But what’s unique about Andalusia is the trail of Islamic conquerors who arrived in the eighth century, and the Catholic monarchs who imposed their reconquista (reconquering) centuries later — vanquishing not just Islam but also eventually the Jews who had flourished under the Muslims’ tolerant rule.
Begin your visit with the earliest masterpiece, the bizarrely repurposed great mosque, now a cathedral, of Cordoba.
From its massive size and horseshoe arches, the Mezquita’s exterior gives some hints that this is not your usual medieval cathedral, but walking in still stuns. Out of the darkness pierced by low-hanging lights is a multiplication of two-tiered arches in all directions, disorienting like a house of mirrors.
This forest of shiny columns and red-and-white arches, together with the kaleidoscope of golden mosaics, Arabic inscriptions, and carvings, show off what I see as the hallmarks of Andalusian Islamic art. Geometry and repetition play with light to create flowing motifs that both overwhelm with their richness and seem weightless.
Smack in the midst sits an unremarkable church, built in the 16th century. A much nicer reconquista touch is a few blocks away, in the 14th-century Alcazar, a fortress whose gardens lined by pools and rippling fountains mirror the centrality that water has in Islamic architecture.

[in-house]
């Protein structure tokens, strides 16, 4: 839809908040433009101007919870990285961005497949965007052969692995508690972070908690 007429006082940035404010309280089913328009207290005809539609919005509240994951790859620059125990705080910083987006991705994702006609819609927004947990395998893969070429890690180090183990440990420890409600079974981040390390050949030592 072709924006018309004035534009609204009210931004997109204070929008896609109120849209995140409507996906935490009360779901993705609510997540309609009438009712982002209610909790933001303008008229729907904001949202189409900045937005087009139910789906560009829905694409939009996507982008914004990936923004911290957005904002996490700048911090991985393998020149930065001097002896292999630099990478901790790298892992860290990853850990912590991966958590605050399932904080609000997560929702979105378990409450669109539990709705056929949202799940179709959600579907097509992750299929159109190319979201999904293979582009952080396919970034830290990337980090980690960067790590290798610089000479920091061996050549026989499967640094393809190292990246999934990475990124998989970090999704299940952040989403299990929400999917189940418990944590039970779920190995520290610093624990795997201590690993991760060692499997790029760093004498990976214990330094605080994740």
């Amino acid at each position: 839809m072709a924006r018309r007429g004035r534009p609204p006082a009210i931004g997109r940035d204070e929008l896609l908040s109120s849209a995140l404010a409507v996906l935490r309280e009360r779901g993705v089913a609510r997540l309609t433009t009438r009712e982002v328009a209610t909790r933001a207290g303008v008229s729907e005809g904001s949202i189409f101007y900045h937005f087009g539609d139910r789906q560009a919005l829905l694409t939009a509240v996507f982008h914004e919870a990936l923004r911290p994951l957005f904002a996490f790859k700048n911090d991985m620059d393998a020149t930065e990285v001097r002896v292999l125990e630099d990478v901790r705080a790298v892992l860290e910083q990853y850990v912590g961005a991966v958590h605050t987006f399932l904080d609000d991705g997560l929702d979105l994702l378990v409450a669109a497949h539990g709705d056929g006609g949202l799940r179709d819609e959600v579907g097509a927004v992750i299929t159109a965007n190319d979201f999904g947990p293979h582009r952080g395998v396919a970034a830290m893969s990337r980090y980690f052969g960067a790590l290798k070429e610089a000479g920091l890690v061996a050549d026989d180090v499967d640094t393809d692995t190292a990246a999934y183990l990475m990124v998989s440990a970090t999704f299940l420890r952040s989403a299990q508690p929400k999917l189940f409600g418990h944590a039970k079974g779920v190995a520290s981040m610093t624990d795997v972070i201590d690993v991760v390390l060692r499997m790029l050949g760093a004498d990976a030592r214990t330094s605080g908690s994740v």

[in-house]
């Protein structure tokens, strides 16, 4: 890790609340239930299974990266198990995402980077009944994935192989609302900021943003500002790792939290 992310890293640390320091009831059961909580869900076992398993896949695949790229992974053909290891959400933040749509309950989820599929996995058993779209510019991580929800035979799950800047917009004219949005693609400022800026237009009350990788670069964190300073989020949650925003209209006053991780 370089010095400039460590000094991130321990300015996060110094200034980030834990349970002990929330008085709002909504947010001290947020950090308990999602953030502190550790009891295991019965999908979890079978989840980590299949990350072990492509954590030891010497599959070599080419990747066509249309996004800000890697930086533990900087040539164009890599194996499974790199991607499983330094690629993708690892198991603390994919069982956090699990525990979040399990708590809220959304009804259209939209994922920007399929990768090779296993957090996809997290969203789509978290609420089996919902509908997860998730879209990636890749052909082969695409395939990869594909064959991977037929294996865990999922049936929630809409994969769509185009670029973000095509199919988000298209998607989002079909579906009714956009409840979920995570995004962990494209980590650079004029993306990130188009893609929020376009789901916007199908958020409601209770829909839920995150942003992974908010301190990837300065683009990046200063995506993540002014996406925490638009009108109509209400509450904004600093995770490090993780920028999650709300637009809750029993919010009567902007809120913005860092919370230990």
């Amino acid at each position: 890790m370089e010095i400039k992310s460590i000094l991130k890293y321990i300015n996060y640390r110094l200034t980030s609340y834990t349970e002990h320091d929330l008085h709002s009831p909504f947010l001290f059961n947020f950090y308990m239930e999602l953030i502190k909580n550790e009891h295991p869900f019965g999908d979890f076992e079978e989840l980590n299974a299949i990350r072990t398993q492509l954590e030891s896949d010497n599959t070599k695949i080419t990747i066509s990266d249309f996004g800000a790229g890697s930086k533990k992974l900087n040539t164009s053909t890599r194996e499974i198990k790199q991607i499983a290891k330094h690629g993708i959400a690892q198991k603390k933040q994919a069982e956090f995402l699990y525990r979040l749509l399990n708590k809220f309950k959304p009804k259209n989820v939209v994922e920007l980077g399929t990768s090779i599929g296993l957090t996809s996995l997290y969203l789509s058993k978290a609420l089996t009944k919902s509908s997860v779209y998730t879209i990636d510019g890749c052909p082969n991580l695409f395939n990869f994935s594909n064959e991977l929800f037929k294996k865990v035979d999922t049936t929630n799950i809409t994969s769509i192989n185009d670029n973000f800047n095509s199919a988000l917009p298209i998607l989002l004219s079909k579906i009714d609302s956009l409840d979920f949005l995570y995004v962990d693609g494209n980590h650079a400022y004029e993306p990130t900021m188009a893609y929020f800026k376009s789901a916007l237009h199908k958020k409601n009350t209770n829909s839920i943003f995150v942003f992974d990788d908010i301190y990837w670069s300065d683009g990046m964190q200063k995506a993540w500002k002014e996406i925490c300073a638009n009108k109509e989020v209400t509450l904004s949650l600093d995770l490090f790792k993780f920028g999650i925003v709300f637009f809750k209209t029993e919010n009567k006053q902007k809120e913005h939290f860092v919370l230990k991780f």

The whitewashed homes around both monuments, covered by decorative iron grilles and bright potted plants, were part of Cordoba’s Jewish quarter, called the Juderia, a center of Jewish intellectuals before the Catholic takeover. The great philosopher Maimonides was born in Cordoba in the 12th century, and a modern statue of him is located in the quarter near a 14th century synagogue. But Maimonides did not die here; he fled to Egypt as the persecution of Jews began under the Catholic regime. Digging deeper into cultural fusion: The Roman philosopher Seneca was also born in Cordoba, and a restored bridge from around his time still crosses the wide river behind the Mezquita.
Less than 100 miles to the southwest, Seville’s grand cathedral also incorporated a Muslim element: La Giralda, the former 12th century minaret, now bell tower, nearly identical to towers still standing in Rabat and Marrakech.
Next door is another much embellished Alcazar fortress, this one too visited by Fernando and Isabel as well as Columbus. Its style, called mudejar, is all about fusion, reflecting the taste and workmanship of Muslim artists in Catholic Spain.